JACOB ZUMA (FORMER PRESIDENT OF SOUTH AFRICA)
JACOB ZUMA (FORMER PRESIDENT OF SOUTH AFRICA)

Though some of what Sapolsky writes has  changed, today’s news shows characters like Robert Mugabe, and Jacob Zuma, who are accused of victimizing the poor to enrich themselves.

Some African, and other nation-state leaders around the world, are corrupt.  Many Southeastern African bureaucrats, foreign business moguls, indigenous apartheid promoters, and wildlife exploiters still walk, drive, and bump down streets and dirt trails of this spectacular continent.

Self-interest often conflicts with general economic growth and stability.  Today’s Southeast Africa is great for tourism (one of the three biggest industries) but the poor remain poor, the rich richer, and the middle class nearly non-existent.

AFRICA JULY 2017_7219.JPG
Today’s Southeast Africa is great for tourism (one of the three biggest industries) but the poor remain poor, the rich richer, and the middle class nearly non-existent.

Sapolsky returns to Africa after marrying. He squires his science and marriage partner to revisit a baboon troop he was studying in the 1980s. At the same time, he touches on the cultural norms of a society that seems little changed from his early years in Africa.

Sapolsky recounts the melding of a tragi-comic story of an African who is mauled by a Hyena. In telling the story, he reveals the stoic acceptance of life as it is. However, each time the story of the mauling is told by different people, it changes. The change comes from a blend of truth and fiction that conforms to the tellers’ view of themselves. The essence of the story is that an African man sleeping in a tent is mauled by a Hyena looking for food.

CHANGING STORY
Re-telling of an African story changes with each narration–The change comes from a blend of truth and fiction that conforms to the tellers’ view of themselves..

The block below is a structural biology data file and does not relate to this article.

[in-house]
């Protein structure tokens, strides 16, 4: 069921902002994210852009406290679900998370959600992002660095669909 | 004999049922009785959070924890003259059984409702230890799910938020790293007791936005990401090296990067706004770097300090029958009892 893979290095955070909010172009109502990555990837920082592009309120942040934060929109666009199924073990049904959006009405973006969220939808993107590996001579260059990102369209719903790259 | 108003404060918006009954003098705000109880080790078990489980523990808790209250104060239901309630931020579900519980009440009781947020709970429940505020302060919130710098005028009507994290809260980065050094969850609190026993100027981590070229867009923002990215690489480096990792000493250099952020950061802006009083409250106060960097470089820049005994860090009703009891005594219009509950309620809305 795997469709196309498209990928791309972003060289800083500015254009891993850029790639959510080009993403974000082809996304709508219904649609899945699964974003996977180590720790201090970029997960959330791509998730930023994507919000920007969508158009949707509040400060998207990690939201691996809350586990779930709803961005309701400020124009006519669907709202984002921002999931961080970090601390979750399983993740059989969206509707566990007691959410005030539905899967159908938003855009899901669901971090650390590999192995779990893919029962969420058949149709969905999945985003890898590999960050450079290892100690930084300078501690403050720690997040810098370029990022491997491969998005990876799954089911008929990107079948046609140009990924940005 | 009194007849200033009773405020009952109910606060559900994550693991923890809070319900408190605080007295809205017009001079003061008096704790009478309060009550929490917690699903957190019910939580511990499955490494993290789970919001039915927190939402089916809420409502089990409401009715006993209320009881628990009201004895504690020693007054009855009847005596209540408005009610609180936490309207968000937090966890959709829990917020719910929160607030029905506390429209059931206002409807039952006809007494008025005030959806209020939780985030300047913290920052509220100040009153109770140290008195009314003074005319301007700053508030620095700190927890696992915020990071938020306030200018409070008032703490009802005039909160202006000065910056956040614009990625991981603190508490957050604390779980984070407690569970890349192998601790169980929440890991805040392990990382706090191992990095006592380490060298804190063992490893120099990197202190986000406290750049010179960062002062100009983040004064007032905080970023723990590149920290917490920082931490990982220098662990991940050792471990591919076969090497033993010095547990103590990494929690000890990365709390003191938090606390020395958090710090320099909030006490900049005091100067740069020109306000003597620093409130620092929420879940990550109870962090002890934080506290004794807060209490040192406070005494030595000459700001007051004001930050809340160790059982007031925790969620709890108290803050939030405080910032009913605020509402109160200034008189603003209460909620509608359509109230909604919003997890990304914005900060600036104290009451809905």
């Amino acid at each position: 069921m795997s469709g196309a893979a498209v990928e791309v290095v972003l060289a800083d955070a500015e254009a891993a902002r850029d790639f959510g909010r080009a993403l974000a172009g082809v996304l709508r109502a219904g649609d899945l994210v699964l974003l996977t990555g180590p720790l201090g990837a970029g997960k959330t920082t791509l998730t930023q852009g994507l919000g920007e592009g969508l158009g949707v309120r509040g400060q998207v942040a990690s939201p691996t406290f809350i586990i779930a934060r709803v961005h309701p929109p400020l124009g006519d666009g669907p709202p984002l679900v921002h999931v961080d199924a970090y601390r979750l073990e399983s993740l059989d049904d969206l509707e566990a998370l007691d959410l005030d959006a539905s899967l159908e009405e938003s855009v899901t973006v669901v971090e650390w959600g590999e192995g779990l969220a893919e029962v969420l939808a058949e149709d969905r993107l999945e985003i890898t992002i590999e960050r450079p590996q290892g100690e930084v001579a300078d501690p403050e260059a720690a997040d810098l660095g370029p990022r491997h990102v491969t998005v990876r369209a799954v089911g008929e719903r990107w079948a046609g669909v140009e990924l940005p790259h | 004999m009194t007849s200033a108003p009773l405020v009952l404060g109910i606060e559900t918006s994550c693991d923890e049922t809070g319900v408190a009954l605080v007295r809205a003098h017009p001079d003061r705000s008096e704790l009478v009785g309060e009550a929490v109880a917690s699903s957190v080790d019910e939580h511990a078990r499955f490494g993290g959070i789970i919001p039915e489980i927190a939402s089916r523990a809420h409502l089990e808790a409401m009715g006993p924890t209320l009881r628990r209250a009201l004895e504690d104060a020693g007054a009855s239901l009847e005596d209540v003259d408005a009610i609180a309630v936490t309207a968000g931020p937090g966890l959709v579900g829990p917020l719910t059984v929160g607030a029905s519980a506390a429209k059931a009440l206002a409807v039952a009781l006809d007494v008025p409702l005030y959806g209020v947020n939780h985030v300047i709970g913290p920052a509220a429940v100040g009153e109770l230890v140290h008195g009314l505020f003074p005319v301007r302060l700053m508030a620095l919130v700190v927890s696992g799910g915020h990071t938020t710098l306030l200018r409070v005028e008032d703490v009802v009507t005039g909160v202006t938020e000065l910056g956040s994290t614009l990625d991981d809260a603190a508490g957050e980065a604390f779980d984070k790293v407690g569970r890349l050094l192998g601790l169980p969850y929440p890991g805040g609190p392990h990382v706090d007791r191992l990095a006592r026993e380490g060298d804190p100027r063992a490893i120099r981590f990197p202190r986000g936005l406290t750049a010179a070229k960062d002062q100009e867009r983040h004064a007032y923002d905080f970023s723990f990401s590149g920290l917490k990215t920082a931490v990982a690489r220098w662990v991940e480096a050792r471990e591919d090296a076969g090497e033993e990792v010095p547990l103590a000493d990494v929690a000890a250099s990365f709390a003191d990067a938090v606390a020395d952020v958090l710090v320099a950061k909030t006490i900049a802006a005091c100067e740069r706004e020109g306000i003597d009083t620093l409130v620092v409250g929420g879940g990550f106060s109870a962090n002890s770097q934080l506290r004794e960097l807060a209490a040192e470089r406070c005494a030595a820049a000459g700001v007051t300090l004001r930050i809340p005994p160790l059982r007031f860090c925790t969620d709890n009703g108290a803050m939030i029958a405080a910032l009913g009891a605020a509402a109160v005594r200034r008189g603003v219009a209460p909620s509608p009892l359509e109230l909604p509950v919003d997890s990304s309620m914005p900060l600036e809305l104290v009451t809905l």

When the story is told by Masai warriors hired by a company to protect its employees, the victim is saved when the Hyena is speared by the Masai warrior’s courage. When the story is told by the victim, it is a company cook who bashes the Hyena that runs away. When the story is told by a newspaper reporter, the Masai warriors were drunk and not doing their job; the cook bashed the Hyena, and the victim survived. When the story is told by the cook, the victim’s yell brings the cook to the tent; the cook grabs a rock, bashes the Hyena, and the Hyena flees. Finally, when the story is told by the company employer, the victim is not an employee, the Mesai warriors did spear the Hyena, and the employer had no responsibility for the victim.

A cultural interpretation is inferred by these many versions of the same story. Some humans indulge in alcohol to escape reality. Most humans wish to protect an idealized version of their existence. News coverage is sometimes a mix of truth and fiction to make stories more interesting than accurate.

Life is happenstance with each human dealing with its consequence as an end or beginning that either defines, or extends their understanding of life. Truth is in the eye of the beholder. Some people are willing to risk their lives for others. Private companies focus on maximizing profit and minimizing responsibility.  Life is not an either/or proposition despite Kierkegaard’s philosophy.  Humans are good and bad; no one is totally one or the other–not even America’s morally corrupt and ethically challenged leader.

BABOONS
Sapolsky shows that baboon families, like all families, are born, mature, and die within a framework of psychological and physical challenges imbued by culture. All lives face challenge but culture can ameliorate or magnify the intensity and consequence of the challenge.

The overlay of Sapolsky’s memoir is the research and reported evolution of a baboon family in Southeast Africa. He shows that baboon families, like all families, are born, mature, and die within a framework of psychological and physical challenges imbued by culture. All lives face challenge but culture can ameliorate or magnify the intensity and consequence of the challenge.

Sapolsky gives the example of Kenyan “crazy” people who are hospitalized, treated, and fed to deal with their life circumstance. In America, it seems “crazy” people are left to the street. The inference is that Kenyan “crazy” people live a less stressful life than American “crazy” people. This is a positive view of Kenyan culture but there are ample negative views in Sapolsky’s memoir. Rampant poverty, malnutrition, and abysmal medical treatment are Sapolsky’s recollected examples.

Sapolsky’s memoir shows he clearly lives an unconventional life, but it seems a life of purpose. What more is there?